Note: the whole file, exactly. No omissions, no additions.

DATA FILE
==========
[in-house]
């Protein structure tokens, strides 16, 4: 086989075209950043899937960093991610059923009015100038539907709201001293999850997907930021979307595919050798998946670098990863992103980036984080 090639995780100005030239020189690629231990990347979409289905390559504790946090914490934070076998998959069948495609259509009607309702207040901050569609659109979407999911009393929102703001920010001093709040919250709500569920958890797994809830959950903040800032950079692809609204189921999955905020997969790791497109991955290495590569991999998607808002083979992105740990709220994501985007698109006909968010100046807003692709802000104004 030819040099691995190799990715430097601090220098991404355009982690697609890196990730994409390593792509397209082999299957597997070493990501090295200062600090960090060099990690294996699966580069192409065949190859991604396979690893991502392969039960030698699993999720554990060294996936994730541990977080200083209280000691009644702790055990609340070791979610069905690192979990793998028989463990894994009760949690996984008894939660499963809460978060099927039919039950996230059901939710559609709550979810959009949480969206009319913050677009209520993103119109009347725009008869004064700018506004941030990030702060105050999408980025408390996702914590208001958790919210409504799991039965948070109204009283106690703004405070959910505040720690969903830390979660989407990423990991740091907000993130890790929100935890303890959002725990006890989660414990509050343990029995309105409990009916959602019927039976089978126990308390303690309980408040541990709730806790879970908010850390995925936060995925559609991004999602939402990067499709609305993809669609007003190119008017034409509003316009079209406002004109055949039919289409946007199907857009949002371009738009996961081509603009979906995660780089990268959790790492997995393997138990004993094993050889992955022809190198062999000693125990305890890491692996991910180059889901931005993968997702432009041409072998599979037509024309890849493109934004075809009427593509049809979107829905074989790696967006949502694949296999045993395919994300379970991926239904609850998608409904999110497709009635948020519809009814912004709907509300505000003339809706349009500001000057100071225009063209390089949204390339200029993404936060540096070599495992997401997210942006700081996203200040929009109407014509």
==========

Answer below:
[in-house]
């Protein structure tokens, strides 16, 4: 086989075209950043899937960093991610059923009015100038539907709201001293999850997907930021979307595919050798998946670098990863992103980036984080 090639995780100005030239020189690629231990990347979409289905390559504790946090914490934070076998998959069948495609259509009607309702207040901050569609659109979407999911009393929102703001920010001093709040919250709500569920958890797994809830959950903040800032950079692809609204189921999955905020997969790791497109991955290495590569991999998607808002083979992105740990709220994501985007698109006909968010100046807003692709802000104004 030819040099691995190799990715430097601090220098991404355009982690697609890196990730994409390593792509397209082999299957597997070493990501090295200062600090960090060099990690294996699966580069192409065949190859991604396979690893991502392969039960030698699993999720554990060294996936994730541990977080200083209280000691009644702790055990609340070791979610069905690192979990793998028989463990894994009760949690996984008894939660499963809460978060099927039919039950996230059901939710559609709550979810959009949480969206009319913050677009209520993103119109009347725009008869004064700018506004941030990030702060105050999408980025408390996702914590208001958790919210409504799991039965948070109204009283106690703004405070959910505040720690969903830390979660989407990423990991740091907000993130890790929100935890303890959002725990006890989660414990509050343990029995309105409990009916959602019927039976089978126990308390303690309980408040541990709730806790879970908010850390995925936060995925559609991004999602939402990067499709609305993809669609007003190119008017034409509003316009079209406002004109055949039919289409946007199907857009949002371009738009996961081509603009979906995660780089990268959790790492997995393997138990004993094993050889992955022809190198062999000693125990305890890491692996991910180059889901931005993968997702432009041409072998599979037509024309890849493109934004075809009427593509049809979107829905074989790696967006949502694949296999045993395919994300379970991926239904609850998608409904999110497709009635948020519809009814912004709907509300505000003339809706349009500001000057100071225009063209390089949204390339200029993404936060540096070599495992997401997210942006700081996203200040929009109407014509």